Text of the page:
events and speeches.” The email further states that they have “bounced
ideas with major league advisors in the United States … everything is
ready to confront this reform.” Finally, Ravell brings up the $3
million needed to pay for the campaign's costs, “which will have to be
shared by all.”

On Sunday, the mainstream print media paid scant attention to the
incident. This all changed, when Chávez on his first broadcast of Aló
Presidente for 2009, his regular Sunday show, decided to retransmit the
Ávila TV broadcast on cadena nacional, a nationwide transmission that all government-licensed media must carry.

The next day, Minister of Communication Jesse Chacón held a press
conference in which he confirmed the existence of Ravell's email and
said the government is collecting further information to ascertain if
US government officials have illegally intervened in the internal
affairs of Venezuelan.

The United Socialist Party of Venezuela (PSUV) has called on the
Minister of Foreign Relations to also investigate the matter. Jorge
Rodríguez, the PSUV Mayor of the Libertador district of Caracas has
insisted that Globovisión should register with the National Electoral
Commission as an opposition party.

Ravell has acknowledged the trip to Puerto Rico, but he insists the
purpose of the trip was to meet with Chileans leaders, who had helped
defeat Pinochet in a national referendum—a rather transparent effort to
cast Chávez as a dictator.

William Echeverría, president of the National Association of
Journalists, who has an early morning show on Globovisión, condemned
the young reporter's aggressive tactics and language, claiming that it
unduly incites passions. And Yon Goicoechea, a former “student leader”
and recipient of the right-wing Cato Institute's Milton Friedman award
for freedom who now serves as an advisor to Primero Justicia, also came
to Ravell’s defense.

Beyond the fact that Ravell, Borges, Barboza, and Planas all
traveled together to Puerto Rico, little more has been confirmed at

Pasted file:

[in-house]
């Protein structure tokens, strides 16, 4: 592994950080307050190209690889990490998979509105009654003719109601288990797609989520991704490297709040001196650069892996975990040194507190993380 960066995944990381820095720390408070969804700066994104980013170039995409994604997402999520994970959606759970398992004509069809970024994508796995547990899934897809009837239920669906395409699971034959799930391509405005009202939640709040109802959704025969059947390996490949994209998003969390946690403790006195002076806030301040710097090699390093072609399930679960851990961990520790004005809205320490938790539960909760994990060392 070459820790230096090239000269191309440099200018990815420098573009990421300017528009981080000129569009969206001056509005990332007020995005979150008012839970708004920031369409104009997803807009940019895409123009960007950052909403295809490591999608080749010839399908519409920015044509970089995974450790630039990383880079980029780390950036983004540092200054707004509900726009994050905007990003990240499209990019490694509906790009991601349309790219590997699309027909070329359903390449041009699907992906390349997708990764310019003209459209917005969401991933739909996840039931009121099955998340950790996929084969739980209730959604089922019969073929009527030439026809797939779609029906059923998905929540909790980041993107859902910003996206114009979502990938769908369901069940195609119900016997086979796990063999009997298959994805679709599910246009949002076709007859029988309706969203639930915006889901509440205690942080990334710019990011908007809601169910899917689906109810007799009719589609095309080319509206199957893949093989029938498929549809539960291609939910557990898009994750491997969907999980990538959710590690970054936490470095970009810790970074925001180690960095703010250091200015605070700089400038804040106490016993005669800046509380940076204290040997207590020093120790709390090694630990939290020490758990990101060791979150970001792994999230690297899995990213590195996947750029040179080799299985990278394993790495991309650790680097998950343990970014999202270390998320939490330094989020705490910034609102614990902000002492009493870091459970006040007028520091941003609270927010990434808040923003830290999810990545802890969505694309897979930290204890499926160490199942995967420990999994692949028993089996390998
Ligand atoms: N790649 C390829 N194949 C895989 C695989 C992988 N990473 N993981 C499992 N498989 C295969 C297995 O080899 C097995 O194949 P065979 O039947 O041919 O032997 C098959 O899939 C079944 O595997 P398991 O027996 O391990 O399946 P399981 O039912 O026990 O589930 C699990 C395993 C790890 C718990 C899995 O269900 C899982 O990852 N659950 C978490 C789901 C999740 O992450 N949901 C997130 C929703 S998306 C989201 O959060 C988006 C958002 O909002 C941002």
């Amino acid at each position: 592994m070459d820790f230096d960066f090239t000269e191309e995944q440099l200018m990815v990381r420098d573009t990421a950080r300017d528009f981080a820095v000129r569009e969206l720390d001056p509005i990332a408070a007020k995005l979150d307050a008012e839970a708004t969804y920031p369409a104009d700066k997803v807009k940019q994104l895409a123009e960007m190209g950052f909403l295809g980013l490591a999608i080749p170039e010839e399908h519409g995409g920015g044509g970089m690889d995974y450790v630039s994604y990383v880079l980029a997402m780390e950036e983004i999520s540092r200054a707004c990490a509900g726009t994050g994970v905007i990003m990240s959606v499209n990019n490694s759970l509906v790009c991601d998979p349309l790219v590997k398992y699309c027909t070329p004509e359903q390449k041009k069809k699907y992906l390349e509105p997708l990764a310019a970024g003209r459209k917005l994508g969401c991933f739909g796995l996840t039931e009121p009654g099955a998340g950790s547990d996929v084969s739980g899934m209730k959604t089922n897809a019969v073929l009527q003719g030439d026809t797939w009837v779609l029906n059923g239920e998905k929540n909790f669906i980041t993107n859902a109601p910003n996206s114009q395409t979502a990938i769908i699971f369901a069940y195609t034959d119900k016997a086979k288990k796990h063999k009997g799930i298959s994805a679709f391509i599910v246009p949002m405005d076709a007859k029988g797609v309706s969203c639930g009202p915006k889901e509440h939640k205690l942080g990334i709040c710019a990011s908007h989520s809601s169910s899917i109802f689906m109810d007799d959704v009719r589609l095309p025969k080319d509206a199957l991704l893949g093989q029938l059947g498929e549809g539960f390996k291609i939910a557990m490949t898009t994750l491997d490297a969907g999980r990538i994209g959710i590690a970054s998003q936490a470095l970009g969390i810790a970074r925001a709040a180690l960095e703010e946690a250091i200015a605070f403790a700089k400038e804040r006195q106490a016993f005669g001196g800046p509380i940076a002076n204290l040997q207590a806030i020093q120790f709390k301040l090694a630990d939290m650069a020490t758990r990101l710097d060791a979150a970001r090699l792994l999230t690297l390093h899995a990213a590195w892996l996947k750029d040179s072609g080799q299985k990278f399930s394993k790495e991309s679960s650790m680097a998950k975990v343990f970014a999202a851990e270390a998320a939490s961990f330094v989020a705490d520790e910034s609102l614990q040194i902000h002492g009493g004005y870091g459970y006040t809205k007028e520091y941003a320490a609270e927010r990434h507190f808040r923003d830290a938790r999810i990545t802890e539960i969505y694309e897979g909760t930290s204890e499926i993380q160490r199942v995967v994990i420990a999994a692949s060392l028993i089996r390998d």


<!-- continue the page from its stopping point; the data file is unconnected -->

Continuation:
this point. However, if the allegations are proven, then the opposition
will once again find itself on the defensive, trying to disprove that
their funding and strategy are not "Made in U.S.A." Even just the
possibility of the charges being true is likely to stoke the fires of
the referendum battle, which already promises to be one of the most
heated elections in Venezuelan history.

The alleged US government link to the Puerto Rico meeting is
particularly sensitive given Washington's past financial support to the
Venezuelan opposition through the National Endowment for Democracy and
other analogous institutions. Domestically, the Puerto Rico meeting
undermines efforts by Un Nuevo Tiempo and Primero Justicia, parties to
distance themselves from the policies of AD and COPEI, which governed
Venezuela from 1958 through 1998. Finally, the meeting is one more bit
of evidence that corroborates allegations by the PSUV and other leftist
forces that the commercial mainstream media in Venezuela—especially
Globovisión—are simply an extension of the opposition.

Miguel Tinker Salas is a professor of History and Latin American
studies at Pomona College in Claremont, California. He is co-author of
Venezuela: Hugo Chavez and the Decline of an Exceptional Democracy and author of Under the Shadow of the Eagles. His new book, The Enduring Legacy, Oil, Culture and Society in Venezuela will be published by Duke University press in the spring. Born in Venezuela, he holds Venezuelan and US citizenship.